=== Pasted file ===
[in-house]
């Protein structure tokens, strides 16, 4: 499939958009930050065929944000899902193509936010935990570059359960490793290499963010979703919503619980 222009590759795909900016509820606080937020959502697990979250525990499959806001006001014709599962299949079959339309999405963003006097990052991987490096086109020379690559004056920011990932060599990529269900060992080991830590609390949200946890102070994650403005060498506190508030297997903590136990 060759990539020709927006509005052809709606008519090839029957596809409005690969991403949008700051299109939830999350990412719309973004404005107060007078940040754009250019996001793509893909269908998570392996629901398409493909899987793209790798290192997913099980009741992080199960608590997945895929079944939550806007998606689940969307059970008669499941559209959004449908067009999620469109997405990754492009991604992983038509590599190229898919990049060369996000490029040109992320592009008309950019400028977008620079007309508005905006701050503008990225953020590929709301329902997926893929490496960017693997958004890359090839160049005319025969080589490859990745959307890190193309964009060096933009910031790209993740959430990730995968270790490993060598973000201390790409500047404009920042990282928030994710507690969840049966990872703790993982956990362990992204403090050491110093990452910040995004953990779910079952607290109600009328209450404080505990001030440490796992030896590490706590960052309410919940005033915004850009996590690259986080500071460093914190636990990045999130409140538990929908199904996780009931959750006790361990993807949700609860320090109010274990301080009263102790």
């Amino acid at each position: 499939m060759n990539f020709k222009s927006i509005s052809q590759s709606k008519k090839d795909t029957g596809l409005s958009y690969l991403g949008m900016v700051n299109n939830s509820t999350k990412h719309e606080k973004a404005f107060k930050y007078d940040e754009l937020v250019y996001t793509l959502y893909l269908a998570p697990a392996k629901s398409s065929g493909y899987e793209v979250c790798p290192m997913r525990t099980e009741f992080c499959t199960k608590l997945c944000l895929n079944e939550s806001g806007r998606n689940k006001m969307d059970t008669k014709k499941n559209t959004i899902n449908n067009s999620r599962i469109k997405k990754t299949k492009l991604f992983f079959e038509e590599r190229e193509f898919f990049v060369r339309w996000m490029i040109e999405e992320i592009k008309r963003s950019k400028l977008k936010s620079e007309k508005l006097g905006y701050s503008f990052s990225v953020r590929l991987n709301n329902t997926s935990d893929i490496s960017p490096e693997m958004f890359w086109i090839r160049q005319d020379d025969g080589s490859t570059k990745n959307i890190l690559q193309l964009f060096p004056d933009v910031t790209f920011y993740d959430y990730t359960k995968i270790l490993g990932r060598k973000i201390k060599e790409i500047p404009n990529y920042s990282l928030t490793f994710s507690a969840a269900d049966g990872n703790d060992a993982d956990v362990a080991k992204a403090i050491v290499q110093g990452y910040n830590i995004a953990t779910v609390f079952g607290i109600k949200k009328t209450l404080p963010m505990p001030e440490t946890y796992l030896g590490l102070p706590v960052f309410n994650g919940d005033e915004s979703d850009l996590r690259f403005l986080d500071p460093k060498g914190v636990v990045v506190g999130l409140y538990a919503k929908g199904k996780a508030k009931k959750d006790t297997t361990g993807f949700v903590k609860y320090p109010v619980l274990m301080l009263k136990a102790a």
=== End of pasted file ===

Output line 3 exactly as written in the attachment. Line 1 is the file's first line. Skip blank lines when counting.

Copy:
């Amino acid at each position: 499939m060759n990539f020709k222009s927006i509005s052809q590759s709606k008519k090839d795909t029957g596809l409005s958009y690969l991403g949008m900016v700051n299109n939830s509820t999350k990412h719309e606080k973004a404005f107060k930050y007078d940040e754009l937020v250019y996001t793509l959502y893909l269908a998570p697990a392996k629901s398409s065929g493909y899987e793209v979250c790798p290192m997913r525990t099980e009741f992080c499959t199960k608590l997945c944000l895929n079944e939550s806001g806007r998606n689940k006001m969307d059970t008669k014709k499941n559209t959004i899902n449908n067009s999620r599962i469109k997405k990754t299949k492009l991604f992983f079959e038509e590599r190229e193509f898919f990049v060369r339309w996000m490029i040109e999405e992320i592009k008309r963003s950019k400028l977008k936010s620079e007309k508005l006097g905006y701050s503008f990052s990225v953020r590929l991987n709301n329902t997926s935990d893929i490496s960017p490096e693997m958004f890359w086109i090839r160049q005319d020379d025969g080589s490859t570059k990745n959307i890190l690559q193309l964009f060096p004056d933009v910031t790209f920011y993740d959430y990730t359960k995968i270790l490993g990932r060598k973000i201390k060599e790409i500047p404009n990529y920042s990282l928030t490793f994710s507690a969840a269900d049966g990872n703790d060992a993982d956990v362990a080991k992204a403090i050491v290499q110093g990452y910040n830590i995004a953990t779910v609390f079952g607290i109600k949200k009328t209450l404080p963010m505990p001030e440490t946890y796992l030896g590490l102070p706590v960052f309410n994650g919940d005033e915004s979703d850009l996590r690259f403005l986080d500071p460093k060498g914190v636990v990045v506190g999130l409140y538990a919503k929908g199904k996780a508030k009931k959750d006790t297997t361990g993807f949700v903590k609860y320090p109010v619980l274990m301080l009263k136990a102790a």